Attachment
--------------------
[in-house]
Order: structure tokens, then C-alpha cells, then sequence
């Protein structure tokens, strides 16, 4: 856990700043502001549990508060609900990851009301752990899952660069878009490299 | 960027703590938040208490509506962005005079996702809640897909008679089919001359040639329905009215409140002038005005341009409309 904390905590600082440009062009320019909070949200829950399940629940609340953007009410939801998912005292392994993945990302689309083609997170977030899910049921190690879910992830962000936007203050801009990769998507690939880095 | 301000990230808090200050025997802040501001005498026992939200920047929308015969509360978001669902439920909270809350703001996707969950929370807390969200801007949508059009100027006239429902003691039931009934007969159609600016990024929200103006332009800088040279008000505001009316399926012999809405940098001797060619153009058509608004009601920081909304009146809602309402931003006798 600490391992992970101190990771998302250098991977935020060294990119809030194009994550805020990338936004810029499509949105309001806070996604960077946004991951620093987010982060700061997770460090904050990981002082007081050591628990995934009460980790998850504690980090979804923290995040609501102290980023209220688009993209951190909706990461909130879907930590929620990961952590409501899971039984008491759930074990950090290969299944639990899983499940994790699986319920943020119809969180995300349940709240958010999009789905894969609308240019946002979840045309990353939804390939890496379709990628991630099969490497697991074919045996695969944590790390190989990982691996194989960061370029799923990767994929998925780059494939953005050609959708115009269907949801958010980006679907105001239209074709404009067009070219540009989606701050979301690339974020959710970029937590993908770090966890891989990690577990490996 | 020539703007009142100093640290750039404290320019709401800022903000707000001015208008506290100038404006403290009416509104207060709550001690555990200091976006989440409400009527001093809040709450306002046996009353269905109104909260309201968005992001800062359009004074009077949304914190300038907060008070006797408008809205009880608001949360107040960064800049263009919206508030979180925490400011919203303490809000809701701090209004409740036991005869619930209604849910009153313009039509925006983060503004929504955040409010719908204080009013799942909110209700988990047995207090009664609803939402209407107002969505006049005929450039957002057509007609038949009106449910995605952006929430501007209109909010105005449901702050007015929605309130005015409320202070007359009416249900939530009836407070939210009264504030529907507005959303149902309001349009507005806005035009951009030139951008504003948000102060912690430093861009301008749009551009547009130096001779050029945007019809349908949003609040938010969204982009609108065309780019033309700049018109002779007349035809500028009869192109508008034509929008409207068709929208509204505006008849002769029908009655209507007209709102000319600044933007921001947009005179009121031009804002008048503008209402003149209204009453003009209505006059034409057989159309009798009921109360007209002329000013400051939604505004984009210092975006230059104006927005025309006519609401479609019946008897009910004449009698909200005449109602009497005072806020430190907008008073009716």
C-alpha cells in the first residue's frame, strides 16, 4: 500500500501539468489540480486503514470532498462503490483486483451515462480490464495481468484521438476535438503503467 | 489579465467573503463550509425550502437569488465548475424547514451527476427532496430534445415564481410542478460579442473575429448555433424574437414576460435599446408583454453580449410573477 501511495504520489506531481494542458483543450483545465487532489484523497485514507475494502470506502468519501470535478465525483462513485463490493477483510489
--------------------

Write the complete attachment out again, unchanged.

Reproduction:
[in-house]
Order: structure tokens, then C-alpha cells, then sequence
């Protein structure tokens, strides 16, 4: 856990700043502001549990508060609900990851009301752990899952660069878009490299 | 960027703590938040208490509506962005005079996702809640897909008679089919001359040639329905009215409140002038005005341009409309 904390905590600082440009062009320019909070949200829950399940629940609340953007009410939801998912005292392994993945990302689309083609997170977030899910049921190690879910992830962000936007203050801009990769998507690939880095 | 301000990230808090200050025997802040501001005498026992939200920047929308015969509360978001669902439920909270809350703001996707969950929370807390969200801007949508059009100027006239429902003691039931009934007969159609600016990024929200103006332009800088040279008000505001009316399926012999809405940098001797060619153009058509608004009601920081909304009146809602309402931003006798 600490391992992970101190990771998302250098991977935020060294990119809030194009994550805020990338936004810029499509949105309001806070996604960077946004991951620093987010982060700061997770460090904050990981002082007081050591628990995934009460980790998850504690980090979804923290995040609501102290980023209220688009993209951190909706990461909130879907930590929620990961952590409501899971039984008491759930074990950090290969299944639990899983499940994790699986319920943020119809969180995300349940709240958010999009789905894969609308240019946002979840045309990353939804390939890496379709990628991630099969490497697991074919045996695969944590790390190989990982691996194989960061370029799923990767994929998925780059494939953005050609959708115009269907949801958010980006679907105001239209074709404009067009070219540009989606701050979301690339974020959710970029937590993908770090966890891989990690577990490996 | 020539703007009142100093640290750039404290320019709401800022903000707000001015208008506290100038404006403290009416509104207060709550001690555990200091976006989440409400009527001093809040709450306002046996009353269905109104909260309201968005992001800062359009004074009077949304914190300038907060008070006797408008809205009880608001949360107040960064800049263009919206508030979180925490400011919203303490809000809701701090209004409740036991005869619930209604849910009153313009039509925006983060503004929504955040409010719908204080009013799942909110209700988990047995207090009664609803939402209407107002969505006049005929450039957002057509007609038949009106449910995605952006929430501007209109909010105005449901702050007015929605309130005015409320202070007359009416249900939530009836407070939210009264504030529907507005959303149902309001349009507005806005035009951009030139951008504003948000102060912690430093861009301008749009551009547009130096001779050029945007019809349908949003609040938010969204982009609108065309780019033309700049018109002779007349035809500028009869192109508008034509929008409207068709929208509204505006008849002769029908009655209507007209709102000319600044933007921001947009005179009121031009804002008048503008209402003149209204009453003009209505006059034409057989159309009798009921109360007209002329000013400051939604505004984009210092975006230059104006927005025309006519609401479609019946008897009910004449009698909200005449109602009497005072806020430190907008008073009716």
C-alpha cells in the first residue's frame, strides 16, 4: 500500500501539468489540480486503514470532498462503490483486483451515462480490464495481468484521438476535438503503467 | 489579465467573503463550509425550502437569488465548475424547514451527476427532496430534445415564481410542478460579442473575429448555433424574437414576460435599446408583454453580449410573477 501511495504520489506531481494542458483543450483545465487532489484523497485514507475494502470506502468519501470535478465525483462513485463490493477483510489